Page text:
Los Angeles’ Western Conference final hangover lasted almost one period. Apparently, the Kings’ well of resolve is as deep as their forward lines.
New York defenseman Dan Girardi committed a terrible turnover in overtime, putting the puck on the stick of Mike Richards. Richards dished it to Justin Williams who buried the offering to finish off a 3-2 Kings win in overtime of Game 1 of the Stanley Cup Final on Wednesday at Staples Center — a win that everybody saw coming from the time the third period started.
L.A. outshot New York 22-5 in the third period and overtime. Remember, the Rangers were the team that had enjoyed five days’ rest to the Kings’ two. The Kings had just completed their third straight seven-game series on Sunday with their third straight Game-7 road win — this one two-thirds of the way across the country in Chicago.
If there were a game the Rangers were going to steal in this series and make it last a while, this sure looked like the prime candidate. The fact that they couldn’t hang on to a 2-0 first-period lead — and the manner in which they were thoroughly dominated as the game wore on — doesn’t bode well for hopes of a big-market classic.
"I think they had a lot of energy and were fresh," Kings coach Darryl Sutter told the media of the Rangers’ first period. "If you look at their playoffs in the first periods, they’ve had really good first periods every game. You look at it, not I think, I know, that we were not on full tanks."
Kings goalie Jonathan Quick had to make 25 saves, but he didn’t face a shot in the third period until 11:43 had elapsed when he turned aside a quality offering from Martin St. Louis.
"It’s part of the game," Quick said. "You’ve had that happen before, so you know how to approach it."
L.A. seems to understand the proper approach to everything in this postseason.
PLAY OF THE GAME
Doughty gets dirty: Los Angeles rallying from a two-goal deficit was the predictable part. The way defenseman Drew Doughty did it wasn’t. Taking a cross-ice feed from Williams, Doughty slipped the puck between his skates to evade the Rangers’ Derek Dorsett and got himself into shooting position with a quick move to the slot before snapping a puck past goalie Henrik Lundqvist with 6:36 gone in the second period to even up the score.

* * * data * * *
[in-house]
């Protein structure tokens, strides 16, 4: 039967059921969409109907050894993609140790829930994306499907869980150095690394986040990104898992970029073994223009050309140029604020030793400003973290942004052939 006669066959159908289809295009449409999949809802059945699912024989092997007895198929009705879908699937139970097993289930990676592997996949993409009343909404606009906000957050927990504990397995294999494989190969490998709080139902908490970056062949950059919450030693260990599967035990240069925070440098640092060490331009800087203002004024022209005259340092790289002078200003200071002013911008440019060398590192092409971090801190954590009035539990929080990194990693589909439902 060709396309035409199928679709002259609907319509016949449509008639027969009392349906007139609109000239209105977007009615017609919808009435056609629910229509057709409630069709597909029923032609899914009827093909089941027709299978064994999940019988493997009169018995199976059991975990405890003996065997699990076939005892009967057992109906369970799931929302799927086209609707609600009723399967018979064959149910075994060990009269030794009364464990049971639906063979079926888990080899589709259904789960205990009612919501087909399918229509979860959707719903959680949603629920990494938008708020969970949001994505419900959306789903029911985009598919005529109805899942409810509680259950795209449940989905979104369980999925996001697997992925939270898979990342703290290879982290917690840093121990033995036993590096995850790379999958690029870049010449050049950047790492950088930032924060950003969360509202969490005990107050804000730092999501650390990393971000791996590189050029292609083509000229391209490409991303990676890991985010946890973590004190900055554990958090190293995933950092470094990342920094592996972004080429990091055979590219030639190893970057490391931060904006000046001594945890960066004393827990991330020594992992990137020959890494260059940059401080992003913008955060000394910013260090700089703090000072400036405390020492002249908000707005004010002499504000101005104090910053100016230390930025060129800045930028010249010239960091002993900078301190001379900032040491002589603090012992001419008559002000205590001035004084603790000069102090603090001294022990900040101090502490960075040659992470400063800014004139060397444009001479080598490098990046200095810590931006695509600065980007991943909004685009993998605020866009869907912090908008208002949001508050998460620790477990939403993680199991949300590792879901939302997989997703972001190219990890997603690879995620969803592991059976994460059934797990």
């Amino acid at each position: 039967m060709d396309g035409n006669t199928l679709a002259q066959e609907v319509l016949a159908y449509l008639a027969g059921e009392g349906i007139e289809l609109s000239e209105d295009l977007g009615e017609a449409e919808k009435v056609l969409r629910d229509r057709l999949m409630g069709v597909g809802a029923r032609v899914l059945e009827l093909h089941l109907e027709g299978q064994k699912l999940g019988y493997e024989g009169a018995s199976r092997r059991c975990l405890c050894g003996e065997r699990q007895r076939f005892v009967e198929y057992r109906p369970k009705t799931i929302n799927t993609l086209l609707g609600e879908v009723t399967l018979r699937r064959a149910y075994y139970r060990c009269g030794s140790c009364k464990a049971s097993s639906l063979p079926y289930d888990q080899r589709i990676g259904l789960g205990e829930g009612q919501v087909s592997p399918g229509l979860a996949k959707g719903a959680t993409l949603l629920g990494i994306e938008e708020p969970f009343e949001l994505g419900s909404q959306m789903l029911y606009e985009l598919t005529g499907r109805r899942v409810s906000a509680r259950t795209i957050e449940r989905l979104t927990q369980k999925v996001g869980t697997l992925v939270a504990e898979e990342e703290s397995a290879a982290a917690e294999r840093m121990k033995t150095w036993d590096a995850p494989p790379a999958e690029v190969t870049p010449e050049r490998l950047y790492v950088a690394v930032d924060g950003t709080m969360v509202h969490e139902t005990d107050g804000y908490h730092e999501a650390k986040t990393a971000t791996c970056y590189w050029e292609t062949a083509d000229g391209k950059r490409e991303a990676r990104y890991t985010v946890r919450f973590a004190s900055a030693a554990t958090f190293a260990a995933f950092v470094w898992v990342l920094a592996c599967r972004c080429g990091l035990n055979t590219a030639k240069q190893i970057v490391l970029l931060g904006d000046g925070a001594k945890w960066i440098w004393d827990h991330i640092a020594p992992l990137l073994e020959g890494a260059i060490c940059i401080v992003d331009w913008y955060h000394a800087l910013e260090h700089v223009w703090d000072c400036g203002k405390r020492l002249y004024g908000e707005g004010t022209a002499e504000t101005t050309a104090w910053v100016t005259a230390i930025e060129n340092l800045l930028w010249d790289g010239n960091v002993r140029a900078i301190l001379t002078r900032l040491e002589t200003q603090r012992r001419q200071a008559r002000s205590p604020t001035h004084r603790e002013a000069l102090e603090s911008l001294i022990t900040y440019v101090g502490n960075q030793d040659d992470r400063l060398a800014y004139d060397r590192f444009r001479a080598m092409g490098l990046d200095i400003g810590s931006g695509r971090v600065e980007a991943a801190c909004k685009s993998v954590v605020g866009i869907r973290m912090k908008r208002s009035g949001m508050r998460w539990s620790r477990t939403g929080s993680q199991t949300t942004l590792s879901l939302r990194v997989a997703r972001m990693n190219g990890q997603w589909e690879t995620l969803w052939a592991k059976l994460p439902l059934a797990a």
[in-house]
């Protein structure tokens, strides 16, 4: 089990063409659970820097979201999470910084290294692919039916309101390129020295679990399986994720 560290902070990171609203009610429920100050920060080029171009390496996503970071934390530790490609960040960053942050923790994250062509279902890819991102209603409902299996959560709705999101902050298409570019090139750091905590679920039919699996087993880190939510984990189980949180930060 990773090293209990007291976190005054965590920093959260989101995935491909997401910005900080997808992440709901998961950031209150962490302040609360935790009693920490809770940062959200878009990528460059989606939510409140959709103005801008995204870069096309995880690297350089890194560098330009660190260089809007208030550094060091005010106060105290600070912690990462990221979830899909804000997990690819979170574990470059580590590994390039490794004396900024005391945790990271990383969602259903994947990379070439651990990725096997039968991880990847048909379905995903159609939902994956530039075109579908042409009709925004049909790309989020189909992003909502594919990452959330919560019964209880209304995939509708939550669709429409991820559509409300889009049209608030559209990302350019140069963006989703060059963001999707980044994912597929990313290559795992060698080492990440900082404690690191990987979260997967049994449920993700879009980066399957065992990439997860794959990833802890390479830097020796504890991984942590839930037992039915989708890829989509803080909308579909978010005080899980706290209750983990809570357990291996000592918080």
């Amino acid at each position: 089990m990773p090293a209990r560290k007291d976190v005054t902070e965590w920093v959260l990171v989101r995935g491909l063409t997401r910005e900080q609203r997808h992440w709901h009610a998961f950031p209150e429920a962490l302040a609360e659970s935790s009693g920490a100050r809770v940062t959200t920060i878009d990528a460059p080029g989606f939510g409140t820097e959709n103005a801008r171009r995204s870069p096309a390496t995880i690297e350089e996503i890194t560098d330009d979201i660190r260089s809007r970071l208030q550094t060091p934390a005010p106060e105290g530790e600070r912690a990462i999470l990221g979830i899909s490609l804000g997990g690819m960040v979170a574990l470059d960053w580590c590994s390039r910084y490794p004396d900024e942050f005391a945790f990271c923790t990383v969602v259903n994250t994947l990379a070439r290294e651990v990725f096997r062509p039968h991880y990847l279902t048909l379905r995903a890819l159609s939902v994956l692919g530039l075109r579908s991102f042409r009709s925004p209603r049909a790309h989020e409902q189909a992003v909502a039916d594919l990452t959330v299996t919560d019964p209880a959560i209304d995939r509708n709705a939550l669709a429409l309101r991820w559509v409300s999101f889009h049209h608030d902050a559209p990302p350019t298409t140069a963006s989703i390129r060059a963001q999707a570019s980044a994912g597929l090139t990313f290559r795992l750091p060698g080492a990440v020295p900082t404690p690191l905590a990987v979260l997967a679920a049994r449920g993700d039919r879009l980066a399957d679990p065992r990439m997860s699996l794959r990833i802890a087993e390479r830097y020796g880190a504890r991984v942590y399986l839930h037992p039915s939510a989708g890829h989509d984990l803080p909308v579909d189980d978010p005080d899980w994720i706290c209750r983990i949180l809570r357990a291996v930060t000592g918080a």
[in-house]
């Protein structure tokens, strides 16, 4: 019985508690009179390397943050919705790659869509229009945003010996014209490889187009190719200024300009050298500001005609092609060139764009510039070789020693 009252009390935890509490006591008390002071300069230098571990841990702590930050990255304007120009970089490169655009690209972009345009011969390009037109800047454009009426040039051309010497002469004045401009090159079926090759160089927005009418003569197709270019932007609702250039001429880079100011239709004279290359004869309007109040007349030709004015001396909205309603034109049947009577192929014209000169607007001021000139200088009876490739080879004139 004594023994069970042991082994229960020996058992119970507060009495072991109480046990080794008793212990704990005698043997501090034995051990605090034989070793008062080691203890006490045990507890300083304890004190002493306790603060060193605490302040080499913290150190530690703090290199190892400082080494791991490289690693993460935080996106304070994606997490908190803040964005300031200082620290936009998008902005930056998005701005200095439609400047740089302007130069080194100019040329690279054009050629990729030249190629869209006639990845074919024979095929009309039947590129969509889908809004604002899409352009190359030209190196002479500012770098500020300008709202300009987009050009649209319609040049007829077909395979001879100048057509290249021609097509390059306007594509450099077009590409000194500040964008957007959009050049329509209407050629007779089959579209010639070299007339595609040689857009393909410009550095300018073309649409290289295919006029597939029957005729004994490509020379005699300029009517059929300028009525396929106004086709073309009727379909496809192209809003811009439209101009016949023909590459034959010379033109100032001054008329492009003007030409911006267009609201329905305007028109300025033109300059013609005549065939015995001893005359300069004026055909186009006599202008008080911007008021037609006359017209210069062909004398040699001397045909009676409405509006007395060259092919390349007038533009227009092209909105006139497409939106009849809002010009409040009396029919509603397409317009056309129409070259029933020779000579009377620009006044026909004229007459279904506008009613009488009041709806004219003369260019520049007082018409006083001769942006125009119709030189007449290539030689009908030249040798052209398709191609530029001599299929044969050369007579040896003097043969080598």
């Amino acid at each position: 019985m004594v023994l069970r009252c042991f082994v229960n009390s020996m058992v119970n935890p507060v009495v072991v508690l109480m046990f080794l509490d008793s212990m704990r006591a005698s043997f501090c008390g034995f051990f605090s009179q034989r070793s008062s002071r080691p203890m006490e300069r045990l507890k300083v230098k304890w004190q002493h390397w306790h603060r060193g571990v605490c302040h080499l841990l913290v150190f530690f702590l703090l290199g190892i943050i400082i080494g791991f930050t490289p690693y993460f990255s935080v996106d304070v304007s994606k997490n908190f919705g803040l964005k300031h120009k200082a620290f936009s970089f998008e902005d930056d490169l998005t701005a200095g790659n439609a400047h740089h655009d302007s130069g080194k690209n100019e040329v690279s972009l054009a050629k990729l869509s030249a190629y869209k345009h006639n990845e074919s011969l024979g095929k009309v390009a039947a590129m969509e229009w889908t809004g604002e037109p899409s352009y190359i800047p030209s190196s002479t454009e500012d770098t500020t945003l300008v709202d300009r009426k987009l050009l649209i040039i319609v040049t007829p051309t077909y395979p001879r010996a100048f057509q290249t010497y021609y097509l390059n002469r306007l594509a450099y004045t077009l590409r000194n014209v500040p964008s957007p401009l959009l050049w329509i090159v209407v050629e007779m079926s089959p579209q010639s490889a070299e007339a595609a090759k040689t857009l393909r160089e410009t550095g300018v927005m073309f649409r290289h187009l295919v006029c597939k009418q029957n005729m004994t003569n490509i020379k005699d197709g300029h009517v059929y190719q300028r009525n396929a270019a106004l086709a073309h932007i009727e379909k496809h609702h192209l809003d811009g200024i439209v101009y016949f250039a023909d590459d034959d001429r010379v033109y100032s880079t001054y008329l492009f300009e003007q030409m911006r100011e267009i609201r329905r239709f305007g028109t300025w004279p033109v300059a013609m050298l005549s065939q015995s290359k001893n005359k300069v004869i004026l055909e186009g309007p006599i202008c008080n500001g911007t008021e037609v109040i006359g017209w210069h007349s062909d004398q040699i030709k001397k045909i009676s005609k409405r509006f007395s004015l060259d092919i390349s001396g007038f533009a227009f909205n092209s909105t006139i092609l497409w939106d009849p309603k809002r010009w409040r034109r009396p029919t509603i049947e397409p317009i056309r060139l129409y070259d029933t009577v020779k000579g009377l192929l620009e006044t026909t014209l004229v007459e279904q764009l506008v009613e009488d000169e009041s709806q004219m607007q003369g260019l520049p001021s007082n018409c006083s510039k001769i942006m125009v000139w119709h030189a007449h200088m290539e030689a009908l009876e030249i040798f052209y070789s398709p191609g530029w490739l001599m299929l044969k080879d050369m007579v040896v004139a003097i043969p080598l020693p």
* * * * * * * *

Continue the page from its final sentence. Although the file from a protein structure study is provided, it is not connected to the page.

Kyle Clifford’s late first-period goal: Not that we ever doubted the Kings would rally for the 100th time in this postseason, but it was kind of a big deal to get that one before the intermission to cut New York’s lead in half and stabilize what had been a sloppy, uninspired, Chicago-hangover induced first period.
Wednesday’s game marked the fourth time in seven games Los Angeles has rallied from a multiple-goal deficit. According to the Elias Sports Bureau, the last time any team posted as many comeback wins in one playoff year was in 1987, when the Flyers earned five such victories.
Los Angeles leads, 1-0
1. Justin Williams, RW, Los Angeles: A backhanded, cross-ice feed on the game-tying goal. A shot off the inside of the post for the game-winning goal. Clearly, somebody told Williams this was Game 7.
2. Henrik Lundqvist, G, New York: We’re not talking about overtime without Lundqvist’s 40 freaking saves.
3. D Drew Doughty, Los Angeles: The aforementioned goal was ridiculous, but that’s how Doughty’s been rolling in these playoffs where he has 17 points to top all defensemen and set a new single-postseason Kings record. OK, we admit the latter is a short list. Doughty broke his own record.
Kyle Clifford, LW, Los Angeles: He had the least amount of ice time of any King (9:03) but he made the most of it with a goal and an assist.
"We’ve done that a few times, obviously. I think it’s not something you want to make a habit of." — Quick on yet another Kings rally.
"He was the reason why we went to overtime. I mean, he gave us a chance. When you get to overtime, a lot of times it’s a bounce, it’s a shot. Tonight they got it." — New York coach Alain Vigneault on Lundqvist
"Everything usually offensively starts in our zone. (Mike) Richards made a great play getting the puck out. We screwed up a three-on-two royally. Fortunately for us, one of their D-men was following, I was sitting in front of the net with the puck, I was able to make a shot." — Williams on his game-winning goal
WHAT WE LEARNED
As we thought at the start of this series, Lundqvist is New York’s best chance at an upset. Lundqvist was brilliant and composed on Wednesday, turning aside 40 shots and making a number of them look easy when they were not.
L.A. forward Tyler Toffoli nearly scored when he used his speed to get around the New York defense in the third period, but Lundqvist poked the puck off his stick to keep the game tied at 2-2.
We wondered how well New York’s center depth would hold up against the team with the best depth at that position in the NHL. The Rangers centers looked strong through the Eastern Conference final, but they looked increasingly overmatched as this game wore on and L.A. absolutely dominated the possession game late in which they finished No. 1 overall this season.
One game is not enough to judge a series, but the Kings have a habit of getting stronger and stronger as series progress and this game did nothing to dispel the notion of the West’s superiority over the East.
New York wing Rick Nash looked slow and unable to find space. If New York is going to have a chance, it’s going to need more offense from speedy forwards Chris Kreider and St. Louis as well as Carl Hagelin and Benoit Pouliot, each of whom scored a goal. But against L.A.’s better forward depth, it is hard to imagine the Rangers scoring enough to win, which brings us full circle to Lundqvist’s importance.